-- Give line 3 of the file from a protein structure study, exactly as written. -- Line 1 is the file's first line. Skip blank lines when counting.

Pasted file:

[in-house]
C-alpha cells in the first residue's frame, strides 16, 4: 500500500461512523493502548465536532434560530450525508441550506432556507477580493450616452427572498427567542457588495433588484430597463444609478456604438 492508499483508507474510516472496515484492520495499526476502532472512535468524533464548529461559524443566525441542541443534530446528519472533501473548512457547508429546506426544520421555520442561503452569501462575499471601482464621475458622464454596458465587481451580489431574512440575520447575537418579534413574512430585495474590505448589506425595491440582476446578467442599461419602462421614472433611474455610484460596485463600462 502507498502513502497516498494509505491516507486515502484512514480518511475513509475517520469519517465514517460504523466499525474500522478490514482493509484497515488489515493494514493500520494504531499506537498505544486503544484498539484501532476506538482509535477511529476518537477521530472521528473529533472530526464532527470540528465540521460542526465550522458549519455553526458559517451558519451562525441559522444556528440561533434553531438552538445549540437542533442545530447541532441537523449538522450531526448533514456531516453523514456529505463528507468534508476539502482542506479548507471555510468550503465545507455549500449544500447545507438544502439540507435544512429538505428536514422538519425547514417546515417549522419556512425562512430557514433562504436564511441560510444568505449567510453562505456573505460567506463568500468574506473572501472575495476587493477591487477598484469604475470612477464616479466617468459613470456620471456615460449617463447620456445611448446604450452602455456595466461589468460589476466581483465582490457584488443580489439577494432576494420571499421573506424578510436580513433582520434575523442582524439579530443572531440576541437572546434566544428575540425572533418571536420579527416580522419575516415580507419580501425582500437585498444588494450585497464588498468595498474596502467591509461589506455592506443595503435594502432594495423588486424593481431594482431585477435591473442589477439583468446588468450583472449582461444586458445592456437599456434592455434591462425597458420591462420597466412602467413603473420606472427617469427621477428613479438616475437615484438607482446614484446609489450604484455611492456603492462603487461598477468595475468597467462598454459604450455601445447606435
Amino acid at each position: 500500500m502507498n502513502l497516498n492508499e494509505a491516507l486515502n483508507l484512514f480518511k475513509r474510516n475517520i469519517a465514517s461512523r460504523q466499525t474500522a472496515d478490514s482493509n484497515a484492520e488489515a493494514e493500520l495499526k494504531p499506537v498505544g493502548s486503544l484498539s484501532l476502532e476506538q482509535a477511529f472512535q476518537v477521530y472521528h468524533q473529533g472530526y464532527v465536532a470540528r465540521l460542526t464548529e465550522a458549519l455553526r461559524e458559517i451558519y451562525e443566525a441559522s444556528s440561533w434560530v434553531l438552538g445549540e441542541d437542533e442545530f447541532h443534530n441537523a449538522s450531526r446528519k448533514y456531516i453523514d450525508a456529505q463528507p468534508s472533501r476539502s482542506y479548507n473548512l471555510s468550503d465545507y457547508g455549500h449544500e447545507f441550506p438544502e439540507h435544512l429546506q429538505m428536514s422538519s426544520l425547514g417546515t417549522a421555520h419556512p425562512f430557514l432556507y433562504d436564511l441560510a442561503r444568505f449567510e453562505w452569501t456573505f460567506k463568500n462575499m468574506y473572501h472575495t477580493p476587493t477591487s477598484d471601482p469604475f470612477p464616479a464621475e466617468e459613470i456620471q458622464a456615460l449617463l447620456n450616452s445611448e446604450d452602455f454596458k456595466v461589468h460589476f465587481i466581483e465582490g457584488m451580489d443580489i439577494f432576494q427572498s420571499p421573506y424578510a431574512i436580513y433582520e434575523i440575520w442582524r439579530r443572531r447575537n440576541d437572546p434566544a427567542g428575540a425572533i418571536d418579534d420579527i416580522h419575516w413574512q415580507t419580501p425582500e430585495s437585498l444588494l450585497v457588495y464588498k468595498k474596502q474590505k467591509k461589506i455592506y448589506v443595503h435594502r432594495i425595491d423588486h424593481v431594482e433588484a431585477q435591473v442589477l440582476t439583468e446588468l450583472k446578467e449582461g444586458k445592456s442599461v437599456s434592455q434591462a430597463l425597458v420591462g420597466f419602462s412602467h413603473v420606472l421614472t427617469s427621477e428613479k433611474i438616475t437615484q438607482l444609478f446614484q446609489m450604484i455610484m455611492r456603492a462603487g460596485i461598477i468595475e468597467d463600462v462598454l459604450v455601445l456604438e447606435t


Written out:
Amino acid at each position: 500500500m502507498n502513502l497516498n492508499e494509505a491516507l486515502n483508507l484512514f480518511k475513509r474510516n475517520i469519517a465514517s461512523r460504523q466499525t474500522a472496515d478490514s482493509n484497515a484492520e488489515a493494514e493500520l495499526k494504531p499506537v498505544g493502548s486503544l484498539s484501532l476502532e476506538q482509535a477511529f472512535q476518537v477521530y472521528h468524533q473529533g472530526y464532527v465536532a470540528r465540521l460542526t464548529e465550522a458549519l455553526r461559524e458559517i451558519y451562525e443566525a441559522s444556528s440561533w434560530v434553531l438552538g445549540e441542541d437542533e442545530f447541532h443534530n441537523a449538522s450531526r446528519k448533514y456531516i453523514d450525508a456529505q463528507p468534508s472533501r476539502s482542506y479548507n473548512l471555510s468550503d465545507y457547508g455549500h449544500e447545507f441550506p438544502e439540507h435544512l429546506q429538505m428536514s422538519s426544520l425547514g417546515t417549522a421555520h419556512p425562512f430557514l432556507y433562504d436564511l441560510a442561503r444568505f449567510e453562505w452569501t456573505f460567506k463568500n462575499m468574506y473572501h472575495t477580493p476587493t477591487s477598484d471601482p469604475f470612477p464616479a464621475e466617468e459613470i456620471q458622464a456615460l449617463l447620456n450616452s445611448e446604450d452602455f454596458k456595466v461589468h460589476f465587481i466581483e465582490g457584488m451580489d443580489i439577494f432576494q427572498s420571499p421573506y424578510a431574512i436580513y433582520e434575523i440575520w442582524r439579530r443572531r447575537n440576541d437572546p434566544a427567542g428575540a425572533i418571536d418579534d420579527i416580522h419575516w413574512q415580507t419580501p425582500e430585495s437585498l444588494l450585497v457588495y464588498k468595498k474596502q474590505k467591509k461589506i455592506y448589506v443595503h435594502r432594495i425595491d423588486h424593481v431594482e433588484a431585477q435591473v442589477l440582476t439583468e446588468l450583472k446578467e449582461g444586458k445592456s442599461v437599456s434592455q434591462a430597463l425597458v420591462g420597466f419602462s412602467h413603473v420606472l421614472t427617469s427621477e428613479k433611474i438616475t437615484q438607482l444609478f446614484q446609489m450604484i455610484m455611492r456603492a462603487g460596485i461598477i468595475e468597467d463600462v462598454l459604450v455601445l456604438e447606435t